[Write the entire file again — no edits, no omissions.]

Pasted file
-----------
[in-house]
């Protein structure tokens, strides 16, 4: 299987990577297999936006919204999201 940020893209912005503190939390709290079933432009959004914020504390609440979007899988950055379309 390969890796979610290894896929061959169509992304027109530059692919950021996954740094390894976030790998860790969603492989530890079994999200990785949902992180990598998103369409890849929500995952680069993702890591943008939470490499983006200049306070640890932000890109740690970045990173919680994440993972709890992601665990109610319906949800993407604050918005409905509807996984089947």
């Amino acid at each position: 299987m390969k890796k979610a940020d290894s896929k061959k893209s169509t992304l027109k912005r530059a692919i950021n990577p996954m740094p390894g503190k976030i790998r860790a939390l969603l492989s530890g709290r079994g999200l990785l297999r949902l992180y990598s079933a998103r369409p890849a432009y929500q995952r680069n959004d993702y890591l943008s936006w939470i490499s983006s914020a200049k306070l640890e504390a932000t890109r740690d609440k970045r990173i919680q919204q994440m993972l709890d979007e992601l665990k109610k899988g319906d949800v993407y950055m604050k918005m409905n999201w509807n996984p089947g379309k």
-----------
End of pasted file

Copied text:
[in-house]
């Protein structure tokens, strides 16, 4: 299987990577297999936006919204999201 940020893209912005503190939390709290079933432009959004914020504390609440979007899988950055379309 390969890796979610290894896929061959169509992304027109530059692919950021996954740094390894976030790998860790969603492989530890079994999200990785949902992180990598998103369409890849929500995952680069993702890591943008939470490499983006200049306070640890932000890109740690970045990173919680994440993972709890992601665990109610319906949800993407604050918005409905509807996984089947």
């Amino acid at each position: 299987m390969k890796k979610a940020d290894s896929k061959k893209s169509t992304l027109k912005r530059a692919i950021n990577p996954m740094p390894g503190k976030i790998r860790a939390l969603l492989s530890g709290r079994g999200l990785l297999r949902l992180y990598s079933a998103r369409p890849a432009y929500q995952r680069n959004d993702y890591l943008s936006w939470i490499s983006s914020a200049k306070l640890e504390a932000t890109r740690d609440k970045r990173i919680q919204q994440m993972l709890d979007e992601l665990k109610k899988g319906d949800v993407y950055m604050k918005m409905n999201w509807n996984p089947g379309k």